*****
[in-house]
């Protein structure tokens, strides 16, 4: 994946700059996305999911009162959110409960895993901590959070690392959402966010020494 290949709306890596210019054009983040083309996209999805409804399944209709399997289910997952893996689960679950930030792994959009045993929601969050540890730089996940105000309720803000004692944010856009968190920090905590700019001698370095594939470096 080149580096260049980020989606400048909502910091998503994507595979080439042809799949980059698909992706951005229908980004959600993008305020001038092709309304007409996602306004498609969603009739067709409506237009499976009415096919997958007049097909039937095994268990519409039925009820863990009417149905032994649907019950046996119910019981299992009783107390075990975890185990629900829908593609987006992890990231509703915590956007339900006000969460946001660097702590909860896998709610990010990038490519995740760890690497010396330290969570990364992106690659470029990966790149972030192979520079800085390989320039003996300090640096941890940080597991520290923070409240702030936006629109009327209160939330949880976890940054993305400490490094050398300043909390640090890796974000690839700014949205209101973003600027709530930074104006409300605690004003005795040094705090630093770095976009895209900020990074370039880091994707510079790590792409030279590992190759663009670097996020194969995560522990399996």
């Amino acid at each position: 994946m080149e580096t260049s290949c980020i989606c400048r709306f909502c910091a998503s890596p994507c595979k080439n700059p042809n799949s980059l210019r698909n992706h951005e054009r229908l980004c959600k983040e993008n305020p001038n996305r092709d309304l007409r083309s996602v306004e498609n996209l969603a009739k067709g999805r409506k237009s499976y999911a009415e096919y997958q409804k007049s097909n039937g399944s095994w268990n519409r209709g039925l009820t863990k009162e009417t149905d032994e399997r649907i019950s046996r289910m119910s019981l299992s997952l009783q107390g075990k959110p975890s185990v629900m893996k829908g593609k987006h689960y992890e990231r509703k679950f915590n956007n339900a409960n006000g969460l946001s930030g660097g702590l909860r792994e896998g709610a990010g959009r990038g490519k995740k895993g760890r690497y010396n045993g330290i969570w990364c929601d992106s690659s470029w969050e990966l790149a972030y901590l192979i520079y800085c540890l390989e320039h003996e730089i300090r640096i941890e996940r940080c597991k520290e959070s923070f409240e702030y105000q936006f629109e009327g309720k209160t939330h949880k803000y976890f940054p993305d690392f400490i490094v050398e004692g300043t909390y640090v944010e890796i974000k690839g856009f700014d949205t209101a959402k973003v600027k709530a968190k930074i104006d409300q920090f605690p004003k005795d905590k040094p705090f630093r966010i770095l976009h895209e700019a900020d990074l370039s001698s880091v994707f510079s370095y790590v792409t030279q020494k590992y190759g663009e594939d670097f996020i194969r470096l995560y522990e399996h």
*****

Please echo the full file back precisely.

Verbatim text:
[in-house]
């Protein structure tokens, strides 16, 4: 994946700059996305999911009162959110409960895993901590959070690392959402966010020494 290949709306890596210019054009983040083309996209999805409804399944209709399997289910997952893996689960679950930030792994959009045993929601969050540890730089996940105000309720803000004692944010856009968190920090905590700019001698370095594939470096 080149580096260049980020989606400048909502910091998503994507595979080439042809799949980059698909992706951005229908980004959600993008305020001038092709309304007409996602306004498609969603009739067709409506237009499976009415096919997958007049097909039937095994268990519409039925009820863990009417149905032994649907019950046996119910019981299992009783107390075990975890185990629900829908593609987006992890990231509703915590956007339900006000969460946001660097702590909860896998709610990010990038490519995740760890690497010396330290969570990364992106690659470029990966790149972030192979520079800085390989320039003996300090640096941890940080597991520290923070409240702030936006629109009327209160939330949880976890940054993305400490490094050398300043909390640090890796974000690839700014949205209101973003600027709530930074104006409300605690004003005795040094705090630093770095976009895209900020990074370039880091994707510079790590792409030279590992190759663009670097996020194969995560522990399996």
């Amino acid at each position: 994946m080149e580096t260049s290949c980020i989606c400048r709306f909502c910091a998503s890596p994507c595979k080439n700059p042809n799949s980059l210019r698909n992706h951005e054009r229908l980004c959600k983040e993008n305020p001038n996305r092709d309304l007409r083309s996602v306004e498609n996209l969603a009739k067709g999805r409506k237009s499976y999911a009415e096919y997958q409804k007049s097909n039937g399944s095994w268990n519409r209709g039925l009820t863990k009162e009417t149905d032994e399997r649907i019950s046996r289910m119910s019981l299992s997952l009783q107390g075990k959110p975890s185990v629900m893996k829908g593609k987006h689960y992890e990231r509703k679950f915590n956007n339900a409960n006000g969460l946001s930030g660097g702590l909860r792994e896998g709610a990010g959009r990038g490519k995740k895993g760890r690497y010396n045993g330290i969570w990364c929601d992106s690659s470029w969050e990966l790149a972030y901590l192979i520079y800085c540890l390989e320039h003996e730089i300090r640096i941890e996940r940080c597991k520290e959070s923070f409240e702030y105000q936006f629109e009327g309720k209160t939330h949880k803000y976890f940054p993305d690392f400490i490094v050398e004692g300043t909390y640090v944010e890796i974000k690839g856009f700014d949205t209101a959402k973003v600027k709530a968190k930074i104006d409300q920090f605690p004003k005795d905590k040094p705090f630093r966010i770095l976009h895209e700019a900020d990074l370039s001698s880091v994707f510079s370095y790590v792409t030279q020494k590992y190759g663009e594939d670097f996020i194969r470096l995560y522990e399996h």